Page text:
Share this post


Link to post
Share on other sites

I have been making slow but steady progress in adapting The Missing Link to the compiler. The version of The Missing Link built into XB 2.8 G.E.M. has quite a number of additional features that will not fit in the standard XB version. All these are available in the compiled version.

To get the original TML to run in XB, quite a number of compromises had to be made that had a negative impact on execution speed. I have made a lot of  improvements which provide a nice boost to the speed.

At present I am converting the Missing Link Demo so it can be be compiled. Below is the turtle graphics demo. On the left is the XB version; on the right is the compiled version. I gave the XB program a big head start and removed all the pauses between each screen. Those advantages are not enough. The compiled version finishes quite a bit before the XB one.

 

TURTLE.gif

  • Like 11
  • Thanks 1

Share this post


Link to post
Share on other sites
On 4/8/2021 at 9:05 PM, GDMike said:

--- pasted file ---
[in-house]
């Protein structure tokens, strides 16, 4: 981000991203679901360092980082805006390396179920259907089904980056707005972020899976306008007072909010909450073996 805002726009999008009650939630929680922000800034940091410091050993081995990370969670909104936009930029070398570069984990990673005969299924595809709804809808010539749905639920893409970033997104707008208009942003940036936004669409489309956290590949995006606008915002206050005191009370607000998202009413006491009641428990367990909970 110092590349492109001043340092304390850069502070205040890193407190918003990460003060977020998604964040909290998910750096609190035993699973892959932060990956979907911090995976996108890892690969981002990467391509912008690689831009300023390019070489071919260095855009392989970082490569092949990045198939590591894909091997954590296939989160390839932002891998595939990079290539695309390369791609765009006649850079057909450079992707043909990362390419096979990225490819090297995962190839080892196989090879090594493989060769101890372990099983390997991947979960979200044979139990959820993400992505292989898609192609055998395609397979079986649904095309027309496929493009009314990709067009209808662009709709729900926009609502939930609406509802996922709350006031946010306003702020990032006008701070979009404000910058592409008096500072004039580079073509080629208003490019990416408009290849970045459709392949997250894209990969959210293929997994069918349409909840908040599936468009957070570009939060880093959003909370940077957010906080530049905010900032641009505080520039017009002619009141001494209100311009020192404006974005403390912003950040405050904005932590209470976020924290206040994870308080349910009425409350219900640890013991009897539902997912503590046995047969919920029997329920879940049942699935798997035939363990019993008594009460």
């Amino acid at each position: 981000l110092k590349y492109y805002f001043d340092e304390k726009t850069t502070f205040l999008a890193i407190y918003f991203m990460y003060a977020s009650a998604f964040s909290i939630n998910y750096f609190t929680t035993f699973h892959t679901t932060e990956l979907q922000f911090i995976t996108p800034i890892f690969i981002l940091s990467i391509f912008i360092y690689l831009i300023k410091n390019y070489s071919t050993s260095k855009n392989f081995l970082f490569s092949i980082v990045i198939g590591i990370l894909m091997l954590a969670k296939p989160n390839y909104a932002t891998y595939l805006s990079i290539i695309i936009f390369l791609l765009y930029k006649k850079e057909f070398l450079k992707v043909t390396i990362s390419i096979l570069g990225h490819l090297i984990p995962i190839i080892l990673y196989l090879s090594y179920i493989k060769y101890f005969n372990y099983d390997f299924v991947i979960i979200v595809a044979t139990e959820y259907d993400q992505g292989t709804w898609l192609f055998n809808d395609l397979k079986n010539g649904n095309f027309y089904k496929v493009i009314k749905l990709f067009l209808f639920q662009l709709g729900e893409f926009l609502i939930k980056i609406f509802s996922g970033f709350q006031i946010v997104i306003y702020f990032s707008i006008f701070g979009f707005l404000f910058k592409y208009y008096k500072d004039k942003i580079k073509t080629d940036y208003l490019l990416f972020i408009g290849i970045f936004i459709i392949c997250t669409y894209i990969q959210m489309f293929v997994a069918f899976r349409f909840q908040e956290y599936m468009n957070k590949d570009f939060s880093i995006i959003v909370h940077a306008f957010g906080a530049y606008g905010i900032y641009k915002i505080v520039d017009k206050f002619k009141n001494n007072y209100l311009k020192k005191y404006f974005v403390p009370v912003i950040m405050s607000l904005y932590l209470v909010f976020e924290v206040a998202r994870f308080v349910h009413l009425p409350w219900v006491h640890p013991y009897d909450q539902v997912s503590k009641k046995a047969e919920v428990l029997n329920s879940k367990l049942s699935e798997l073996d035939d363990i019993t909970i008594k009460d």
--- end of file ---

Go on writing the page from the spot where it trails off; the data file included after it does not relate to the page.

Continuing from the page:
It appears that loading text was the same speed? 

A little bit faster but not much. As noted in an earlier post, once in the assembly routine the speed will be the same. For The Missing Link I have done some reworking of the assembly code which speeds things up considerably. But there are a lot of instructions to plow through to put text on the screen, so the speed increase is not so dramatic.

 

  • Like 3

Share this post


Link to post
Share on other sites
On 4/1/2021 at 4:49 AM, senior_falcon said:

 

Line 410 IF NOT (SHIP=0) THEN 380 seems convoluted. Wouldn't 410 IF SHIP<>0 THEN 380 do the same thing? In any event, NOT works the same in XB and when compiled, so that shouldn't be the problem either.